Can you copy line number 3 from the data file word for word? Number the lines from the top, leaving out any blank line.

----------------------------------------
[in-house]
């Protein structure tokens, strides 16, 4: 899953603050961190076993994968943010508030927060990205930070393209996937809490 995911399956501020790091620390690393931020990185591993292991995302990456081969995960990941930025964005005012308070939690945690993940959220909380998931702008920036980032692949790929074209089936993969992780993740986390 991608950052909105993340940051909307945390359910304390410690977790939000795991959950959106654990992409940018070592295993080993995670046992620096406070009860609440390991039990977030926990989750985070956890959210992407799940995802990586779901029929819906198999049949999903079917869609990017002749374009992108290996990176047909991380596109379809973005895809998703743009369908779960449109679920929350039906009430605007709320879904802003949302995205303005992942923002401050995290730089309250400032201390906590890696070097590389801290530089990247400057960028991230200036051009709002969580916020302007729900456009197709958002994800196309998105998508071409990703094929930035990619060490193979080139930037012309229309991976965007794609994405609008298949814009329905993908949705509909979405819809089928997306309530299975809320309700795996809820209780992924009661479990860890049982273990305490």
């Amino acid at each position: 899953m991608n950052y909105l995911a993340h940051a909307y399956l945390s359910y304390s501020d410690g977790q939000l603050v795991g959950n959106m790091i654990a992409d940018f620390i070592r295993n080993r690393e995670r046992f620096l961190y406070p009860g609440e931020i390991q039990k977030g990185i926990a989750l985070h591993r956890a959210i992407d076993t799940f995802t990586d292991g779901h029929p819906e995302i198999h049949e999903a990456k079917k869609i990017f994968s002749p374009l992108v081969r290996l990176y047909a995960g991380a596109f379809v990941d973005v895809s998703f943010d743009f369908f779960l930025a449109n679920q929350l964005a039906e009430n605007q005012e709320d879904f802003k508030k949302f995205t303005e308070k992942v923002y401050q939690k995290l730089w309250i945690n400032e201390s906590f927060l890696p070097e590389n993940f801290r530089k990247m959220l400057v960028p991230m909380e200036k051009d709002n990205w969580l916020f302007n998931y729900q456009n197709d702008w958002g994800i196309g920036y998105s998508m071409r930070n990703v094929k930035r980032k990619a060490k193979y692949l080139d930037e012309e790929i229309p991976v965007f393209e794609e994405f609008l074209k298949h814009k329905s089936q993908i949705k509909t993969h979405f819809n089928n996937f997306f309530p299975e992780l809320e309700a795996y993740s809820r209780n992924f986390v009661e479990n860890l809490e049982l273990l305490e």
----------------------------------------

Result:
């Amino acid at each position: 899953m991608n950052y909105l995911a993340h940051a909307y399956l945390s359910y304390s501020d410690g977790q939000l603050v795991g959950n959106m790091i654990a992409d940018f620390i070592r295993n080993r690393e995670r046992f620096l961190y406070p009860g609440e931020i390991q039990k977030g990185i926990a989750l985070h591993r956890a959210i992407d076993t799940f995802t990586d292991g779901h029929p819906e995302i198999h049949e999903a990456k079917k869609i990017f994968s002749p374009l992108v081969r290996l990176y047909a995960g991380a596109f379809v990941d973005v895809s998703f943010d743009f369908f779960l930025a449109n679920q929350l964005a039906e009430n605007q005012e709320d879904f802003k508030k949302f995205t303005e308070k992942v923002y401050q939690k995290l730089w309250i945690n400032e201390s906590f927060l890696p070097e590389n993940f801290r530089k990247m959220l400057v960028p991230m909380e200036k051009d709002n990205w969580l916020f302007n998931y729900q456009n197709d702008w958002g994800i196309g920036y998105s998508m071409r930070n990703v094929k930035r980032k990619a060490k193979y692949l080139d930037e012309e790929i229309p991976v965007f393209e794609e994405f609008l074209k298949h814009k329905s089936q993908i949705k509909t993969h979405f819809n089928n996937f997306f309530p299975e992780l809320e309700a795996y993740s809820r209780n992924f986390v009661e479990n860890l809490e049982l273990l305490e």